While the US Census Bureau doesn’t publish population projection data, each state individually produces projections that state agencies use to make policy decisions and that businesses can use to make business decisions. We include the population forecast data in Radius Reports and when requested in Custom Data projects. Below are 50 of our favorite population projection datasets for counties for each state in the US.
County Projections are handy and all, but what I really want are Population Projections by Cities.
I hear you! The smaller the geography, the better…as long as the data are accurate, right?
The first stop in your hunt for population forecasts for cities is to check the agency website in the table above. Some state agencies, like Arizona, provide population projections for cities along with counties. Be aware they might use an unexpected name for cities like sub-counties or places. So you’ll want to do some digging through data files here rather than just reading the file names. After digging and if you still don’t find the data you need, continue your search with the two options below.
If you need population projections for just 1 city…
You can often find population projection data for 1 city in the city’s comprehensive plan, and here’s how.
- Search for the city’s comprehensive plan in Google (e.g. City of Austin comprehensive plan).
- TIP! Sometimes, you have to navigate to the city’s website & then search for the plan on their site. It’s usually linked from the planning department’s webpage.
- When you find the plan, search in the text of the plan for the words “projection” or “population”.
- TIP! If the text of the plan isn’t searchable, look in the table of contents. Usually, there’s a section in the table of contacts that’s titled “environment” or “population.” Sometimes, this section is in an Appendix, but usually, it’s at the very beginning of the document. Read through only this section of the plan to see if you can find population projection data.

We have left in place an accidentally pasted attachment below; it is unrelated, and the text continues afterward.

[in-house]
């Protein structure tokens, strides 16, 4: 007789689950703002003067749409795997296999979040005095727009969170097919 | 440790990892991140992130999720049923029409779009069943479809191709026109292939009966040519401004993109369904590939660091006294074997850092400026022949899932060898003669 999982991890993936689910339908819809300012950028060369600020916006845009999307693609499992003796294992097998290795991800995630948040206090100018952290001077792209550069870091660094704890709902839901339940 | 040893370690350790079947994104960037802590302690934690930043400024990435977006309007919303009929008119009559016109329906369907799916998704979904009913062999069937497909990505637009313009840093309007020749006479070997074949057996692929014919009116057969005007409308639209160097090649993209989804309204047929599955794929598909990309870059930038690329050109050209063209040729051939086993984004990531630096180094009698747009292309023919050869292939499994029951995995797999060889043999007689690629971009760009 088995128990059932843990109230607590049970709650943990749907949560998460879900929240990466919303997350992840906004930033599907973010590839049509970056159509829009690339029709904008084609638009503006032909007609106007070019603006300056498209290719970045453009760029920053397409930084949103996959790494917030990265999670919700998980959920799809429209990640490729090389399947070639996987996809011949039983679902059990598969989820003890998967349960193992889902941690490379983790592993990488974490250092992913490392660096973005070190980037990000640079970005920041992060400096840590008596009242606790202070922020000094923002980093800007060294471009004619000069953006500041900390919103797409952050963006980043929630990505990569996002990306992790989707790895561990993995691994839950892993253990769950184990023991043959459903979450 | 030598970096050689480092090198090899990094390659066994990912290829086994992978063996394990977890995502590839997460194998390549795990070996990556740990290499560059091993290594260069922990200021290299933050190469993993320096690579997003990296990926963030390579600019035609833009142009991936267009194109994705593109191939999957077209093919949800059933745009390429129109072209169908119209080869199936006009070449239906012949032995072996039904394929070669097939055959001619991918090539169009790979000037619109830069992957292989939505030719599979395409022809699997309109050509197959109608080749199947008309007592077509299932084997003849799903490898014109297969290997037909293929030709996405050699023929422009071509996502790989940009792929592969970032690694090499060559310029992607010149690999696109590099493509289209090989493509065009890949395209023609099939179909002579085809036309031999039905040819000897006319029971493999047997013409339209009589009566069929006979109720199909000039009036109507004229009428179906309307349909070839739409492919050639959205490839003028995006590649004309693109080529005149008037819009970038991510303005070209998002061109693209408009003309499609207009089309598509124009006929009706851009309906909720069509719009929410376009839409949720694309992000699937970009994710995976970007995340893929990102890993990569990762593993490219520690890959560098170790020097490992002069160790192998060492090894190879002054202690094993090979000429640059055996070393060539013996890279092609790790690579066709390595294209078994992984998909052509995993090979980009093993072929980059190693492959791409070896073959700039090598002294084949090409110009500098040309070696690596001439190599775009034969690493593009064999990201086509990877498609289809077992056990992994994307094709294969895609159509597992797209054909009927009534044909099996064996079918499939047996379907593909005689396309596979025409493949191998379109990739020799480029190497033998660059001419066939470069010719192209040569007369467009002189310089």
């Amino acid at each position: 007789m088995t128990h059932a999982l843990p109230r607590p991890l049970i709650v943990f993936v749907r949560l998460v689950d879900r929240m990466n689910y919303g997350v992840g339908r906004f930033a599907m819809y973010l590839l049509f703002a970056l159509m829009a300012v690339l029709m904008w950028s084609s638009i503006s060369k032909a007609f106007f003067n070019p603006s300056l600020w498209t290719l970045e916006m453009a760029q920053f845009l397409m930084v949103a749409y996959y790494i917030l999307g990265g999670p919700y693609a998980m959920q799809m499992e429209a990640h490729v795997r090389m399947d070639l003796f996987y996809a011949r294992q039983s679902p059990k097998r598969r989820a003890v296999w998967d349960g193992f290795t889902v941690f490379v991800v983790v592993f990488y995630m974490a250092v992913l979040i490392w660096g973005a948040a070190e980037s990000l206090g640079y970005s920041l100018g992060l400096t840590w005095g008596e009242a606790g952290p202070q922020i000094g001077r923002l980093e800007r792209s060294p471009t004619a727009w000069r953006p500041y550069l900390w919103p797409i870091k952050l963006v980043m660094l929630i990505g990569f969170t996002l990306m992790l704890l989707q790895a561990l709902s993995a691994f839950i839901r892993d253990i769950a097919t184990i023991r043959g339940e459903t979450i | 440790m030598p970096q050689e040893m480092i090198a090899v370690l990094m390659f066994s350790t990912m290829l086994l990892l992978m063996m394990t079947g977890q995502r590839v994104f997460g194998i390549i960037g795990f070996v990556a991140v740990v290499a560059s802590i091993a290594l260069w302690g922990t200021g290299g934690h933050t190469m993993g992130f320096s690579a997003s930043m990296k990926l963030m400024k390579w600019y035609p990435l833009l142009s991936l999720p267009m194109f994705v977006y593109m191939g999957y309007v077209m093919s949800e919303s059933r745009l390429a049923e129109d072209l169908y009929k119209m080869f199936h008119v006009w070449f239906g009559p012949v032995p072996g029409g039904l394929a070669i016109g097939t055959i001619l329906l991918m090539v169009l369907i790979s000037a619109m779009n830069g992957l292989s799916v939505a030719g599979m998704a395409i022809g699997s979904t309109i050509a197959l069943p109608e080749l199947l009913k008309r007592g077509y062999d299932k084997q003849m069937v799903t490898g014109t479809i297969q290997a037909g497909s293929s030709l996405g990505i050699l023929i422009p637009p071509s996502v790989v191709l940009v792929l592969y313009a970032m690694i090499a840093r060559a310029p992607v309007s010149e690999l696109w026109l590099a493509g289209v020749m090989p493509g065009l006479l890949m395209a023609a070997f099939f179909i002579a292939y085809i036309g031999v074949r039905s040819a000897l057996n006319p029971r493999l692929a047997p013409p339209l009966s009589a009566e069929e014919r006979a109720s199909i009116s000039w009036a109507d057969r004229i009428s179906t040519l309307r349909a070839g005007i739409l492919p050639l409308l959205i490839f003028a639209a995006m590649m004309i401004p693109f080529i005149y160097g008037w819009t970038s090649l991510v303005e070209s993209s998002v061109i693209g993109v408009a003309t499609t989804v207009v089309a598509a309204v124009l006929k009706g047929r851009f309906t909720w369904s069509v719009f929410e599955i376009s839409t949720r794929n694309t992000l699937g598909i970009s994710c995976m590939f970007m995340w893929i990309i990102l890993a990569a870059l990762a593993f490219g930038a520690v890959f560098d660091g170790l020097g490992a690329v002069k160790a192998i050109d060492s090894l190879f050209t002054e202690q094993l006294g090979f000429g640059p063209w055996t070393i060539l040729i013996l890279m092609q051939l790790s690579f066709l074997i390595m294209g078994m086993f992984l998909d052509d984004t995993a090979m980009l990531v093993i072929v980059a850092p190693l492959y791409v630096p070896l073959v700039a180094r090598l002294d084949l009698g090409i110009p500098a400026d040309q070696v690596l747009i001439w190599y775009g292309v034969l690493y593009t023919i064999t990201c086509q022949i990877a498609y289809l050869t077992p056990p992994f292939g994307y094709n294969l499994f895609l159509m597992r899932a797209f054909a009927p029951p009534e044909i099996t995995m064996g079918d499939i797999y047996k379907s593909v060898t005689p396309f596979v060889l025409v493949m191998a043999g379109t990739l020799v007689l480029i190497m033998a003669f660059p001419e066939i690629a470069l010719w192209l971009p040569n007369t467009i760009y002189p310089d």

- Also consider how old the plan is. If the plan is older than 2010, consider looking for this data on the MPO’s website (next step) first and then coming back to the comprehensive plan if you can’t find it on the MPO’s website.
If you need population projections for multiple cities in a region…
The metropolitan planning organization (MPO) often publishes population projections for multiple cities in a region to estimate traffic demand. MPOs are federally mandated and funded transportation policy-making organizations in the United States that are made up of representatives from local government and governmental transportation authorities (source). To find population forecasts in MPO planning documents, first you have to figure out if your city is in an MPO and if so, which MPO.
- If you don’t already know, do a Google search for what county the city is in (e.g. “What county is Austin, Texas in?”).
- Then google search for what MPO the county is in.
- TIP! You may have to google for a “map of MPOs for the state of _____” and use the map to figure this out.
- Go to the MPO’s website and find the long range transportation plan. It’s usually called something like MPO Year Plan (e.g. CAMPO 2040 Plan) or 2040 transportation plan.
- Open the plan, and search for the words “projection” or “population”.
- Sometimes, the population projections in the plan are for cities. Other times, the population projections are for Traffic Analysis Zones (or TAZs). If we can’t find population projections for cities, you can use the Traffic Analysis Zone map. See the sample below for what a TAZ population projection map could look like.
Don’t Have Time to Pull This Data Yourself?
Whew! Still reading? I’m impressed.
So if you’ve gotten this far and you’re thinking, “Yeah, sure I could pull all of this data myself in a couple of days, but I have other important things to do and I really don’t want to sift through all of the data dictionaries, methodology statements and tool instructions to make sure that I have the most current data for my area of interest,” you are not alone. You sound just like our other clients at Cubit who depend on us to provide clean, accurate and easy-to-work-with data as well as human-to-human customer support. You can get population projections, as well as hundreds of other data points, in a custom data pull. Prices start at $299 with a 3 business day turnaround. Tell me what data you need for what geography & I’ll get you a free quote & turnaround estimate.